When judged against some of the memorable recent Rookie of the Year winners, Andrew Wiggins had a quiet season. His main competition for the award and early frontrunner, Jabari Parker, collapsed with an ACL injury 25 games into the year. The Minnesota Timberwolves only won 16 games. There was a small but vocal push at the end of the season that Nerlens Noel deserved the award over him.
Maybe that's why everyone keeps overlooking him.
The most important thing a rookie can show his first year isn't a jump shot or defensive chops, but progress throughout the season. In a disappointing November, Wiggins scored just 12 points per contest on sub-40 percent shooting. For one of the most highly touted high school prospects, some saying the best since LeBron, it wasn't the entrance anyone was hoping the rookie would make.
Nothing beyond the ordinary happened on Dec. 23, at least nothing that could be described as the proverbial switch being flipped. But it was: from that point on, Wiggins averaged 19 points on 46 percent shooting and nearly five rebounds per game. After a brief slump headed into the All-Star break, he scored double digit points in every game afterwards.
While they're stuck in the Western Conference, there's still reason to believe the Timberwolves can improve. Ricky Rubio is fully healthy from ankle injuries that cost him most of last season and first overall pick Karl-Anthony Towns is scheduled to start at center. The next step for Wiggins, though, is just as important. Here's how he can make it.
1. Continue his late season push
Since Dec. 23, Wiggins was great. In April, though, Wiggins lit the NBA on fire, averaging 23 points in eight games on 44 percent shooting from the floor. For a 20-year-old, Wiggins is remarkably skilled from the post, developing his game with his back to the basket or facing up.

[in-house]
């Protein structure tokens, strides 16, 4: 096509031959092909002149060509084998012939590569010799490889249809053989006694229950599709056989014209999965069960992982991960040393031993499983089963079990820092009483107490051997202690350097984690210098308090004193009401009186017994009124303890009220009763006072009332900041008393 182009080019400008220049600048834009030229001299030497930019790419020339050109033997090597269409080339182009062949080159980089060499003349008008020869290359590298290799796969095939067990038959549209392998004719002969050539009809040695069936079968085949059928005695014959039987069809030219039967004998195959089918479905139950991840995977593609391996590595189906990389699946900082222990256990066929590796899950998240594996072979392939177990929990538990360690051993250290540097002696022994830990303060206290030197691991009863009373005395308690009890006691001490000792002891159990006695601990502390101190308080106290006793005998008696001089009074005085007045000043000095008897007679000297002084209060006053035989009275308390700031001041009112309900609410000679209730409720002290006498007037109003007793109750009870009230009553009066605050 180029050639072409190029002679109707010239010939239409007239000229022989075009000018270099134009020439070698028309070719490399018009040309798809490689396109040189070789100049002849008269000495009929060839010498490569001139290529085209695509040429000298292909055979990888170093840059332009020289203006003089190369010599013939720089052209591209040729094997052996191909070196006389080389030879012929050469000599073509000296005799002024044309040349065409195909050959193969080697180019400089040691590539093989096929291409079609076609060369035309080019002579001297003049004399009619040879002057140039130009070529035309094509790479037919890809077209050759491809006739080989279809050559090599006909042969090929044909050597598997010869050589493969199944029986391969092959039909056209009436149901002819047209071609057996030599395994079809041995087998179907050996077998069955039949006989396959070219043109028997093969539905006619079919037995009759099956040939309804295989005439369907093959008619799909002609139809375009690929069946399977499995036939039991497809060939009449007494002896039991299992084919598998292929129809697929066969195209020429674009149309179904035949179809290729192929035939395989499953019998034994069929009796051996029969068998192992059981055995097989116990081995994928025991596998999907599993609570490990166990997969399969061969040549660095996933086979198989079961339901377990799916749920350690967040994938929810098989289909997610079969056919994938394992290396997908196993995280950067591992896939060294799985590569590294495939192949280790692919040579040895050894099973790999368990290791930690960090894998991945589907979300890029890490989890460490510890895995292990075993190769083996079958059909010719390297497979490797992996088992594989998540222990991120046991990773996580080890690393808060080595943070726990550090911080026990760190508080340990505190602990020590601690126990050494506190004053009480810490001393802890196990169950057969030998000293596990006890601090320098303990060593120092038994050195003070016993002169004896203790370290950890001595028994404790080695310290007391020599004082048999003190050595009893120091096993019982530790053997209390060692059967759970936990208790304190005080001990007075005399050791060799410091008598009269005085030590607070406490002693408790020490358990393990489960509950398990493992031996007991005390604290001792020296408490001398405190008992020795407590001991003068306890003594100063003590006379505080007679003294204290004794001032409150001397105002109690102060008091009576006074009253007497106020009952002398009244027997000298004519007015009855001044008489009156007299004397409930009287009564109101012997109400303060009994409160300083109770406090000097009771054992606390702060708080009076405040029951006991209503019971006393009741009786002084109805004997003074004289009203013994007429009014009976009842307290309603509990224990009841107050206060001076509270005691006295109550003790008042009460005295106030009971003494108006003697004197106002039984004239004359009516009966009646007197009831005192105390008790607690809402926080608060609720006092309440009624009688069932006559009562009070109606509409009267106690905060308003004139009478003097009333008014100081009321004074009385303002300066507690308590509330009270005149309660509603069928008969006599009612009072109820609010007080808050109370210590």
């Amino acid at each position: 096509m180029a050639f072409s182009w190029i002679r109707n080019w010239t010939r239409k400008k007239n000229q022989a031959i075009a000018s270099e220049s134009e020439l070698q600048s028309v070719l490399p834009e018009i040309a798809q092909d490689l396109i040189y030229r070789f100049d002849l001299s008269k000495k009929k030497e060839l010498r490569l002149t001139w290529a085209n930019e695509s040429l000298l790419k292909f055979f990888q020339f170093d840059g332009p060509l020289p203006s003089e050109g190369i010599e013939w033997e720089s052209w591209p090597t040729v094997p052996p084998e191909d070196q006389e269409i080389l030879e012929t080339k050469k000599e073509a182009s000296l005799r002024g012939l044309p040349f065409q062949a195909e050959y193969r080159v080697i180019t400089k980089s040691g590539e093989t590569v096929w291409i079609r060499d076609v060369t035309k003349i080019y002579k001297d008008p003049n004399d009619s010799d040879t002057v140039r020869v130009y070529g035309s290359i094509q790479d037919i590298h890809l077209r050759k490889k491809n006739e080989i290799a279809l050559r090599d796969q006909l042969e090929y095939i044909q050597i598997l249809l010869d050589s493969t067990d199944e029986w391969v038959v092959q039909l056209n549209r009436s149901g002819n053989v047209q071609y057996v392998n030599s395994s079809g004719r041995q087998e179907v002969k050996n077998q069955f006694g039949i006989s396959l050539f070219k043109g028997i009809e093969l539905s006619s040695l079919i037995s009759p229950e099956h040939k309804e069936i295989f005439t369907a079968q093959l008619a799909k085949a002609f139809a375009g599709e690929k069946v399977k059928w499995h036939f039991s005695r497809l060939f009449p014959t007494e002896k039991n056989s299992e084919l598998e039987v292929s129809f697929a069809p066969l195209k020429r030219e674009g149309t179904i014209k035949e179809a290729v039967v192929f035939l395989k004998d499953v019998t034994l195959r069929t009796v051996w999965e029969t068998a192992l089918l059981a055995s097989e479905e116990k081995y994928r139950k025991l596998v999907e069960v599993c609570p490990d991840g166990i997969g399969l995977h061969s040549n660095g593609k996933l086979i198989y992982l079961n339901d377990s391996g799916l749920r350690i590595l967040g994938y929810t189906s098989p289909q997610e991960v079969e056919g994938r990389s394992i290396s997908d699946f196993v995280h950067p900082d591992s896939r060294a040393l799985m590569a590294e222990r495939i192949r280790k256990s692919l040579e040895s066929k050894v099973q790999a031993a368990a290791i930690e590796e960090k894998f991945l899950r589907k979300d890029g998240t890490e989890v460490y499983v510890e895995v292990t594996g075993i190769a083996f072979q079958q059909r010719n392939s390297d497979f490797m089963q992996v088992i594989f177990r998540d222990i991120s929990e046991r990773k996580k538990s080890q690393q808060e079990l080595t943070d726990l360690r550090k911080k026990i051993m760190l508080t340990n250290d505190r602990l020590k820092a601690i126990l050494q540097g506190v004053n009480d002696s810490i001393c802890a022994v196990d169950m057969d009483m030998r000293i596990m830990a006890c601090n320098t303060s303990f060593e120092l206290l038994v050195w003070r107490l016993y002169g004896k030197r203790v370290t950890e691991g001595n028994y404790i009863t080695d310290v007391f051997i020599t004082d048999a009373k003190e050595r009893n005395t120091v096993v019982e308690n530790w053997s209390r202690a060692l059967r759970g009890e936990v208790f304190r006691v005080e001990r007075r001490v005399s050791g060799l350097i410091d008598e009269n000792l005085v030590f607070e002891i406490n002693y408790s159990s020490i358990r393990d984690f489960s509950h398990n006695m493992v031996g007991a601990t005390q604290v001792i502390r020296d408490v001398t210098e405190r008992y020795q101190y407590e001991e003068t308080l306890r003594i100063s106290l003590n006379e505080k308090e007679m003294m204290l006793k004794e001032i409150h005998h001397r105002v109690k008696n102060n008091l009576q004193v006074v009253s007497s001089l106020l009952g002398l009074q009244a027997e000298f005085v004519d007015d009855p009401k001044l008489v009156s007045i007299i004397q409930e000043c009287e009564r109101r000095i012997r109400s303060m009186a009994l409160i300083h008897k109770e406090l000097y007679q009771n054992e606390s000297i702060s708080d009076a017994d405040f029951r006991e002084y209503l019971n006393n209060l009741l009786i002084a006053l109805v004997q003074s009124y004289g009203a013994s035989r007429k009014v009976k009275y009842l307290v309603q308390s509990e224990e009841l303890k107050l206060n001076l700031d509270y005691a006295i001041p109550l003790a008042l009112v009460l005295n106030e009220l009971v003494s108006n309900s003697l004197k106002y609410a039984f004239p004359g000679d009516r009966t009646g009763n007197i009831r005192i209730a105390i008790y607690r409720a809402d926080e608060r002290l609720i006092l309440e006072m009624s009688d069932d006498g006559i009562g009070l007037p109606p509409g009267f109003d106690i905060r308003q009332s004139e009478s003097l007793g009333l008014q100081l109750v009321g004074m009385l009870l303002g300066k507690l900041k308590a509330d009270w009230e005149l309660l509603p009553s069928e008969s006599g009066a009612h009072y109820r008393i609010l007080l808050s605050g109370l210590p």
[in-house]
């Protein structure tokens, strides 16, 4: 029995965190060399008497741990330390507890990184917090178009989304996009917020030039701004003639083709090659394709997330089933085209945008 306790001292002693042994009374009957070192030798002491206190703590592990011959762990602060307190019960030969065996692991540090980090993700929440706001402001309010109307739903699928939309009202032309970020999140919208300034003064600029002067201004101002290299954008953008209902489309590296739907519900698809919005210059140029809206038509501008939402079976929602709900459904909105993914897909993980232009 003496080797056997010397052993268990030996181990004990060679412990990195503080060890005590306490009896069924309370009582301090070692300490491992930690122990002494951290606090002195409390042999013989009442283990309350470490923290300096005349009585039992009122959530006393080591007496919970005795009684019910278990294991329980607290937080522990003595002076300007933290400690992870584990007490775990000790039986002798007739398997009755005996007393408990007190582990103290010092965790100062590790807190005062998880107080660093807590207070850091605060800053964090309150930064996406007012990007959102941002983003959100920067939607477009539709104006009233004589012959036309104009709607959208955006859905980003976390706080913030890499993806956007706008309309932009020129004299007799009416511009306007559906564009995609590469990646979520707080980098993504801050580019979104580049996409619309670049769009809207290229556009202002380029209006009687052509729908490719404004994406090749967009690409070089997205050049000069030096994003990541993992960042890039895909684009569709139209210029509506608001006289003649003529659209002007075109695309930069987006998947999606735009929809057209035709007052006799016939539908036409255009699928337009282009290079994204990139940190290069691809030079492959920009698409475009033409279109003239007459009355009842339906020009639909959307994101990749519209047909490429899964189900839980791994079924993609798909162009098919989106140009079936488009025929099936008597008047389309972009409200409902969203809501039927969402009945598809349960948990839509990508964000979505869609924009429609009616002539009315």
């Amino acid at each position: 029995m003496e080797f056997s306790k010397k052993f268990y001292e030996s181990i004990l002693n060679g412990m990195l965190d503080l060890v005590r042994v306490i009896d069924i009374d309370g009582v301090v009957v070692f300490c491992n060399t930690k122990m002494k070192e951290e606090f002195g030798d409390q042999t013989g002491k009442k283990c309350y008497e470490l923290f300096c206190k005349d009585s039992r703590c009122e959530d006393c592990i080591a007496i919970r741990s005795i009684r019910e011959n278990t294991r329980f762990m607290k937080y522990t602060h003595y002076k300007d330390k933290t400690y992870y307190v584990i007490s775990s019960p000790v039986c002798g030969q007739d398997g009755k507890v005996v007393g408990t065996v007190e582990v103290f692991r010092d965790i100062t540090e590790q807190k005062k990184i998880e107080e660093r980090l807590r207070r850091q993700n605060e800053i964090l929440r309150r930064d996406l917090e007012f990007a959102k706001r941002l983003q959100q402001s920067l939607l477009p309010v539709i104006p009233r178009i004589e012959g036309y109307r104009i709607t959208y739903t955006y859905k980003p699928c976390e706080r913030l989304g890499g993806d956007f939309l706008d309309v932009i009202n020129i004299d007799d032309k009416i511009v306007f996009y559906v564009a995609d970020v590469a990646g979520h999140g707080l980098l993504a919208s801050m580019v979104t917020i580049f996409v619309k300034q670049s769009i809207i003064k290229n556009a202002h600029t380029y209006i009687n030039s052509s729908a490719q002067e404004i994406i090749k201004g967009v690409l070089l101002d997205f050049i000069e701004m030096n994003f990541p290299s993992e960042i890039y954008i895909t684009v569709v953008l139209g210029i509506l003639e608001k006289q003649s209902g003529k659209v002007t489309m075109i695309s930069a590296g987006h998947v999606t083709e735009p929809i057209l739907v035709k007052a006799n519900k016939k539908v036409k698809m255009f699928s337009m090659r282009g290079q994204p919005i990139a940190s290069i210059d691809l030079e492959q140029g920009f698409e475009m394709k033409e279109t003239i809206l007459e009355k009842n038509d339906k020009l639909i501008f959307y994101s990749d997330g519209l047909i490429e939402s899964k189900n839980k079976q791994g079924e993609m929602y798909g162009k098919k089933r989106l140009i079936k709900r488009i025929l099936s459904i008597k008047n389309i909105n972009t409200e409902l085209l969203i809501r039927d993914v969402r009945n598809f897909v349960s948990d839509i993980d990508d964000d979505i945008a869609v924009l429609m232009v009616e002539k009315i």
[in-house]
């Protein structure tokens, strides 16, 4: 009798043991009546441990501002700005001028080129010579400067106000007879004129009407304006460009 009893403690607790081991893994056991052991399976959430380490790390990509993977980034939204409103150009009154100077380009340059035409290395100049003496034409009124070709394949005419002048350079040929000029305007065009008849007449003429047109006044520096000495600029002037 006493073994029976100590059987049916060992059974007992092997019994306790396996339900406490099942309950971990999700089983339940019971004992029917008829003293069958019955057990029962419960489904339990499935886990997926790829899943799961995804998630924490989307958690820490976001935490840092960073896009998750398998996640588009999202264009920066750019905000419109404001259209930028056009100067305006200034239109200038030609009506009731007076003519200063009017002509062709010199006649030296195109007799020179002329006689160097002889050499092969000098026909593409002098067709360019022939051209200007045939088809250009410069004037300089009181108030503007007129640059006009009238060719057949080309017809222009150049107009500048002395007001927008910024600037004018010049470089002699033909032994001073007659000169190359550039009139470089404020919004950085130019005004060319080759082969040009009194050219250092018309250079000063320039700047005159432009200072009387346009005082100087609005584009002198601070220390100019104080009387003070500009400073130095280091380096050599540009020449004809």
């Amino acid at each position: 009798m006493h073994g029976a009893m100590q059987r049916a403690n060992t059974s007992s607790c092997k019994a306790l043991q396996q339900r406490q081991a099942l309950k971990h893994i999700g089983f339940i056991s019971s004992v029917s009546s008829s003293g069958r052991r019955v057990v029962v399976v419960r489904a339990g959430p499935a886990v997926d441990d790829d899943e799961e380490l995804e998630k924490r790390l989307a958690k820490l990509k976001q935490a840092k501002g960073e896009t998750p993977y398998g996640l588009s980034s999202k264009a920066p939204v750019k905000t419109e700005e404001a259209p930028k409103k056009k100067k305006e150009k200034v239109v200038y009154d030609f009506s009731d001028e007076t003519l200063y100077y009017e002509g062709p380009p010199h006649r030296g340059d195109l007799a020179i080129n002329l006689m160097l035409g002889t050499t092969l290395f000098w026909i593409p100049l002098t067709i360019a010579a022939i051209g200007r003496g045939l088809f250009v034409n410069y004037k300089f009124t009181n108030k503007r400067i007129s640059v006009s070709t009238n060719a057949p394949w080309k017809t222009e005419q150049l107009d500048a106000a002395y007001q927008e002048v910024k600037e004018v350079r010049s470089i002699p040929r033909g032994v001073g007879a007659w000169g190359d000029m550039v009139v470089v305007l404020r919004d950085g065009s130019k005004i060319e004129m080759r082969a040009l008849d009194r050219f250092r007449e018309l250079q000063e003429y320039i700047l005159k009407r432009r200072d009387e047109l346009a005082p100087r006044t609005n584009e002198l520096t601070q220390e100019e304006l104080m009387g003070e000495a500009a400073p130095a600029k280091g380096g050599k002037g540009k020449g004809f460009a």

Another promising stat from April was that Wiggins dished four assists per game. By consistently putting himself in the post, Wiggins must understand he's inviting double teams and finding the open man will be part of his job. Wiggins also averaged 3.1 turnovers in April, the highest of any month.
2. Keep developing his ball handling
Even in college, Wiggins struggled attacking the rim from the perimeter. He's an incredible athlete and he showed he could finish at the NBA level last year, but actually creating shots for himself in isolation behind the three-point line is an area where Wiggins needs work.
With a couple of dribble moves he can use to consistently get by defenders, Wiggins will be even harder to stop. If this Instagram is enough evidence, it's something he's working on this summer.
3. Figure out his three-pointer
There's some controversy here, stemming from comments late in the season from Flip Saunders. Here's what he said.
Context for Flip's quote pregame on Wiggins... pic.twitter.com/mNmd8uZZC3— Timberwolves PR (@Twolves_PR) April 9, 2015
There's several ways to interpret that quote, but as Canis Hoopus rightly pointed out last season, what matters isn't the words but what actually happens on the floor.
As young and athletic as Wiggins is, his game rightly should be focused on getting to the rim as often as possible. But passing up open three-pointers or declining to spot up behind the arc when he's off the ball isn't helping, either. Of all the good things Wiggins did in April, shooting the three wasn't one of them: he attempted just nine, making one. He shot 36 percent before the All Star break but only 16 percent coming back from it.
If Saunders is in any way discouraging Wiggins from taking the shot, that's absurd. This is their likely starting five next season.
|Ricky Rubio||Kevin Martin||Andrew Wiggins||Kevin Garnett||Karl-Anthony Towns|
The three players in bold are still the building blocks for the future (with Zach LaVine ideally replacing Martin next year or the year after), but only Wiggins projects to become an average three-point shooter. Towns could add the shot later and Rubio may hit them at a reasonable percentage, but it's unlikely either of them will ever be fully respected by defenses.
Minnesota is ready to push for the playoffs in coming years, but Wiggins turning into a viable shooting is important for them to find the right offensive balance.
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He may have started slow and he may not be the next LeBron James like some thought when he was a high schooler, but Wiggins is on the right trajectory for NBA stardom. He doesn't have to get there right away next season. He just has to take the next step.